Promoting partnership working in the NHS

Raising concerns (whistleblowing)

The SPF encourages open environments in NHS workplaces, where staff feel confident to raise concerns about poor quality care and this feedback is used to improve the services the NHS provides.

Speak Up offers free, independent, confidential advice on the speaking up process for employers and employees in the NHS and adult social care. You can find more information on their website.

NHS England and NHS Improvement developed a pilot scheme to retain whistleblowers in the NHS workforce. The scheme, has been designed with input from a range of stakeholders, including whistleblowers, aims to provide support and assistance to whistleblowers applying for jobs in the NHS and guidance to employers to view raising concerns as a positive characteristic in a potential employee.

For more information, see the NHS Improvement website and download the pilot scheme slides.

Every NHS trust and foundation trust should have a freedom to speak up guardian. Their role is to work with the board and the executive team to support an organisation be an open and transparent place to work. They should act in an independent and impartial capacity, listening to staff and supporting them to raise concerns.

The national guardians web pages on the CQC website include a national directory for freedom to speak up guardians. 

On 1 April 2016, NHS England and NHS Improvement launched a national, integrated whistleblowing policy to help standardise the way NHS organisations support staff who raise concerns. The policy sets out:

  • who can raise a concern
  • the process for raising a concern
  • advice and support when raising a concern
  • how the concern will be investigated
  • what will be done with the findings of the investigation.

The policy ensures:

  • NHS organisations must encourage staff to speak up and set out the steps they will take in order to investigate their concerns
  • a freedom to speak up guardian must to be appointed in every trust
  • concerns not resolved quickly through line managers involvement, will be investigated
  • investigations must be evidence-based and led by an independent figure in the organisation, with a subsequent report which focuses on the lessons to be learnt and the improvement of patient care
  • whistleblowers are kept informed throughout the investigation process
  • boards are made aware of ‘high-level’ findings and the policy will be reviewed and improved on an annual basis.  

Partner organisations contributed to the policy through responding to a consultation. The full consultation response document is available. 

Whistleblowing in primary care was reviewed separately and resulted in the production of specific guidance for primary care on freedom to speak up.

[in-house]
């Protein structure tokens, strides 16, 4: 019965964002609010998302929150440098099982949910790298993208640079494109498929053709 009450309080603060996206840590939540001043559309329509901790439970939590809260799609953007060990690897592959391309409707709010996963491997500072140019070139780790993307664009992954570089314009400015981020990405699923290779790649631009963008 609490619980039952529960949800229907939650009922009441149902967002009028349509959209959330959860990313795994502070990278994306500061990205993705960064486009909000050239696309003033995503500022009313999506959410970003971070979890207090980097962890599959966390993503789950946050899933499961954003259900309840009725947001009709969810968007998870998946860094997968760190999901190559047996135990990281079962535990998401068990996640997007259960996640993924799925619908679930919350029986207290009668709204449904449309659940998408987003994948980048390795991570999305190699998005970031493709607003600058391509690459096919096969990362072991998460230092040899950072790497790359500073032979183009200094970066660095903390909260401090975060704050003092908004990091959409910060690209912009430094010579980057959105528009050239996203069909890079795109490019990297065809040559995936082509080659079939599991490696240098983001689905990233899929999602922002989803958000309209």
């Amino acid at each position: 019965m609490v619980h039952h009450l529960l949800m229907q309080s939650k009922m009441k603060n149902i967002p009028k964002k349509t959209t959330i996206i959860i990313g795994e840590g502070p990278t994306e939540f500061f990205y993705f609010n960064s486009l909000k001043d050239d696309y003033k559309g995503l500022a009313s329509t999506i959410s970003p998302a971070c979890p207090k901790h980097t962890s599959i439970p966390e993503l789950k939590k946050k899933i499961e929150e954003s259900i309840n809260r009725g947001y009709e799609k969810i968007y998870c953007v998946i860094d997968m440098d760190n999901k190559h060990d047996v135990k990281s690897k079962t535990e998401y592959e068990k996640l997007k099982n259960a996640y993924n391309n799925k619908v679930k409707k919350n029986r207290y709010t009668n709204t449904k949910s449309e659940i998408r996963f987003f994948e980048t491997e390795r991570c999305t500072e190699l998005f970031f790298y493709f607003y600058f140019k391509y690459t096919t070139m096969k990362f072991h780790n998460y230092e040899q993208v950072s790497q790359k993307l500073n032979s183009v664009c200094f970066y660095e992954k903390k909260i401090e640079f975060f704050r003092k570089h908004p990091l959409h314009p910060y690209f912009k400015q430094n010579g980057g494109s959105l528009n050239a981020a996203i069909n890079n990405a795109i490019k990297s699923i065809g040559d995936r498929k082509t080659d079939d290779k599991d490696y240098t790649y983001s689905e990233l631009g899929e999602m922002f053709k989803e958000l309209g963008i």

On 11 February 2015, Sir Robert Francis QC published his report on the Freedom to Speak Up review. The review was set up in response to continuing disquiet about the way NHS organisations deal with concerns raised by NHS staff and the treatment of some of those who have spoken up.

The report sets out 20 principles and actions which aim to create the right conditions for NHS staff to speak up, share what works right across the NHS and get all organisations up to the standard of the best and provide redress when things go wrong in future. These are designed to:

  • promote a culture in the NHS where staff feel safe and encouraged to speak up 
  • make sure all concerns are heard, investigated properly and the right support is on hand for staff
  • protect vulnerable groups, such as student nurses and medical trainees, from intimidation 
  • prevent discrimination against people who have been brave enough to speak up and help them get back into work.

The SPF responded to the report as part of a statement on the results of the 2014 NHS Staff Survey.

Raising concerns at work: whistleblowing guidance for workers and wmployers in health and social care, published in 2014, set a standard for whistleblowing/raising concerns policies in health and social care organisations. Key messages in the guidance include:

  • the importance of encouraging staff to raise concerns as part of normal day-to-day practice and how this can help employers identify poor practice and improve the quality and safety of care
  • an outline of the legislation – the Public Interest Disclosure Act 1998
  • a flowchart of the whistleblowing process
  • top tips for workers who wish to raise concerns and sources of advice and support
  • top tips for operational managers to respond positively when staff raise concerns
  • at corporate level, the guidance sets national standards for whistleblowing policies for employers, together with a summary of their responsibilities
  • case studies of good practice, frequently asked questions, and further information and links.

The Draw the line campaign, launched in February 2015 supports, guides and enables managers to have open conversations about raising concerns. Campaign material includes resources for managers targeted at supporting implementation and embedding of frameworks that affect a change in culture. For more information see the NHS Employers website